According to ExxonMobil’s report ’2012 The Outlook for Energy: A View to 2040′, the global energy demand will be about 30% higher in 2040 compared to 2010, and the quantity of the population will go up to nearly 9 billion people from about 7 billion today.
To successfully tackle the existing challenges the energy sector requires a wide array of innovations. Mobility is one of the fastest growing and most exciting trends today. The mass adoption of smartphones and tablets is creating new opportunities for energy companies to boost efficiency and profits.
Here one should bear in mind that the energy industry encompasses a variety of subindustries, including the petroleum industry, the gas industry, the electrical power industry, the coal industry, the nuclear power industry, the renewable energy industry, etc.
Early adopters of mobile technologies have quickly recognized the value of enabling their workforce with fast, mobile data access via an easy-to-use interface. In addition to internal purposes, mobile devices are being used by energy businesses also through application development as a way to connect with customers. Therefore, mobile apps from such companies can be roughly categorized into two main groups: apps for in-house use and apps for consumers.
Naturally, any business wants to keep expenditures down and profits high. Industry-specific in-house apps can range from monitoring and diagnostic tools to business intelligence collection resources. Mobile applications can be specifically designed for energy industry field workers, including drilling crews, maintenance technicians, mechanics, supervisors, instrumentation techs, safety managers and others. Such apps for mobile devices, primarily for tablets, like the iPad, can allow inventory managing, diagnostic information collection, data acquisition, remote telemetry control and other support functions.
The major benefits of mobile apps for energy businesses may be the following:
Easy and quick access to information and key performance indicators;
Standardization, simplification and automation of operations and business processes;
Easy flow of information;
Increased quality in the level of services;
Greater productivity and improved operational effectiveness;
Higher integration of fragmented and delocalized processes;
Automatic synchronization with corporate systems;
Improved data exchange;
Employee professional growth;
Higher quality of real-time measurements;
The ability to zoom in from a global map to a specific industrial object or section.
Mobile apps imply a step-by-step approach to ensure that each job is done in accordance with the company’s guidelines, safely and correctly. In addition to the increase in individual productivity and performance, mobile apps provide value to the entire organization through the timely collection and delivery of accurate field information to the corporate office. Furthermore, field workers instead of multiple software systems can use a single, field-specific application to seamlessly interact with corporate systems.
As early as 2011 General Electric reported about distributing 2,000 iPads internally and developing a series of applications both for its employees and customers. One mobile app allows employees to approve purchase orders on the go, while another one allows utility service personnel to monitor the company’s transformers in the field.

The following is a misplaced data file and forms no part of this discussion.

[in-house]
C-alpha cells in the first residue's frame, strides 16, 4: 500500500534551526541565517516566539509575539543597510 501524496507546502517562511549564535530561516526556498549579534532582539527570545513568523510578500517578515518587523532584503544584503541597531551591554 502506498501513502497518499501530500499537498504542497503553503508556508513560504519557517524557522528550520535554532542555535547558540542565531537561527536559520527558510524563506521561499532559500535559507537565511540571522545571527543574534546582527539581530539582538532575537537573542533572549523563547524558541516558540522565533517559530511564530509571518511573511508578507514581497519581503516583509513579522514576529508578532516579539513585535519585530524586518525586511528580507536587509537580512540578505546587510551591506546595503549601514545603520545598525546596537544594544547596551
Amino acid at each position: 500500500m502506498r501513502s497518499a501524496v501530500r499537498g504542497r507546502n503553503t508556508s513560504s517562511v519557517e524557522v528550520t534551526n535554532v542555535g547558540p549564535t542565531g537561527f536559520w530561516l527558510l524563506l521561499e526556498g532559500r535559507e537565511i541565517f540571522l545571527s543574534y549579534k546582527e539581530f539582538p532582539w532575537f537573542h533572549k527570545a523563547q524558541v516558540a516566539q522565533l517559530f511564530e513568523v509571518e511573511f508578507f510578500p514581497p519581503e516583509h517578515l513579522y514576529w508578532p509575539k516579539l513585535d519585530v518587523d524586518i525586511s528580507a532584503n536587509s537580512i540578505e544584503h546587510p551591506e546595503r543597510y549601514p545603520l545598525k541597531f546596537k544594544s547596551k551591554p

Apps for consumers
Energy companies in their relationship with customers can emphasize energy efficiency rather than simply focus on price and tariffs. With the help of mobile applications consumers can cut wasteful energy consumption and hence their expenses.
Certain research studies have proved that homeowners who are able to check how much electricity they are using in real time save on the average more than 10% of energy almost immediately by turning off unnecessary lights and appliances. Improving consumers’ access to data about how they use energy in their homes will allow them to use mobile devices to calculate potential savings on their energy bills, increase energy literacy and reduce energy consumption.
Consumers can, for example, determine personalized lighting scenarios, control room temperature settings and the heating system in order to ensure that the home isn’t utilizing unnecessary heating while unoccupied. A mobile app in this way turns a smartphone, like the iPhone or Android, or a tablet, like the iPad, into the remote control for the home energy system. This also provides a unique way for homeowners to get more comfort and enjoyment from their homes, devices and appliances.
In general, consumers may benefit from the following features of energy companies’ apps:
Improved efficiency, transparency and visualization of energy consumption;
Detailed energy usage information per device in the home;
Automation and control of electronic home devices;
Integration with social platforms;
Updates on tariffs and prices;
Hints and tips on saving energy.
Mobile applications thus raise consumers’ awareness and increase the growing market of home automation customers.
In combination with the unique capabilities of mobile devices themselves, custom mobile apps allow businesses to translate their creative and innovative ideas into new opportunities. Tech-savvy energy business leaders are using iPads and Android tablets to arm mobile workers, improve internal efficiencies, reach out new customers and build customer loyalty.